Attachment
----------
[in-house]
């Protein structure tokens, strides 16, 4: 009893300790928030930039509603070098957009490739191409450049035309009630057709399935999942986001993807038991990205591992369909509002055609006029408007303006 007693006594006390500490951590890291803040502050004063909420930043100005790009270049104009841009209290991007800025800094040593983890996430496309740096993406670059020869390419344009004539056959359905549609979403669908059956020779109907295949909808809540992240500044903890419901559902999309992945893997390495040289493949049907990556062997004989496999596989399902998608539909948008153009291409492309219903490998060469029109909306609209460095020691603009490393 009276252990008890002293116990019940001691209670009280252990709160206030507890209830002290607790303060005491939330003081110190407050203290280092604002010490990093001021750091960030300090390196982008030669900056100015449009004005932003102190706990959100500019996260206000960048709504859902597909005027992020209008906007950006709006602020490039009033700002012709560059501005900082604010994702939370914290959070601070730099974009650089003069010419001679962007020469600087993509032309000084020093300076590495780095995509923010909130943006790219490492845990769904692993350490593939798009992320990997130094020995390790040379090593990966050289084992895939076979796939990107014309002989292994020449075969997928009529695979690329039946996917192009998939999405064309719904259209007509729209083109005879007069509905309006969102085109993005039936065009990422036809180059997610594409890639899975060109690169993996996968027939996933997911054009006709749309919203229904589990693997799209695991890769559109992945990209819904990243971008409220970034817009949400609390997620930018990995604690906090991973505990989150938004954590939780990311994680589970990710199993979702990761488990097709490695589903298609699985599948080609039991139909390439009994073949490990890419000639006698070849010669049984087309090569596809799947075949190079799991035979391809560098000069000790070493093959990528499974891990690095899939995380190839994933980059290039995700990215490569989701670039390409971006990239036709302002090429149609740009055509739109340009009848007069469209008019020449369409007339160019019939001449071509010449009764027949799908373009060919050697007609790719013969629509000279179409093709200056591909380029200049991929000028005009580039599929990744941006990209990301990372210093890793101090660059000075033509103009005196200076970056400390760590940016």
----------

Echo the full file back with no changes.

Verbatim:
[in-house]
């Protein structure tokens, strides 16, 4: 009893300790928030930039509603070098957009490739191409450049035309009630057709399935999942986001993807038991990205591992369909509002055609006029408007303006 007693006594006390500490951590890291803040502050004063909420930043100005790009270049104009841009209290991007800025800094040593983890996430496309740096993406670059020869390419344009004539056959359905549609979403669908059956020779109907295949909808809540992240500044903890419901559902999309992945893997390495040289493949049907990556062997004989496999596989399902998608539909948008153009291409492309219903490998060469029109909306609209460095020691603009490393 009276252990008890002293116990019940001691209670009280252990709160206030507890209830002290607790303060005491939330003081110190407050203290280092604002010490990093001021750091960030300090390196982008030669900056100015449009004005932003102190706990959100500019996260206000960048709504859902597909005027992020209008906007950006709006602020490039009033700002012709560059501005900082604010994702939370914290959070601070730099974009650089003069010419001679962007020469600087993509032309000084020093300076590495780095995509923010909130943006790219490492845990769904692993350490593939798009992320990997130094020995390790040379090593990966050289084992895939076979796939990107014309002989292994020449075969997928009529695979690329039946996917192009998939999405064309719904259209007509729209083109005879007069509905309006969102085109993005039936065009990422036809180059997610594409890639899975060109690169993996996968027939996933997911054009006709749309919203229904589990693997799209695991890769559109992945990209819904990243971008409220970034817009949400609390997620930018990995604690906090991973505990989150938004954590939780990311994680589970990710199993979702990761488990097709490695589903298609699985599948080609039991139909390439009994073949490990890419000639006698070849010669049984087309090569596809799947075949190079799991035979391809560098000069000790070493093959990528499974891990690095899939995380190839994933980059290039995700990215490569989701670039390409971006990239036709302002090429149609740009055509739109340009009848007069469209008019020449369409007339160019019939001449071509010449009764027949799908373009060919050697007609790719013969629509000279179409093709200056591909380029200049991929000028005009580039599929990744941006990209990301990372210093890793101090660059000075033509103009005196200076970056400390760590940016």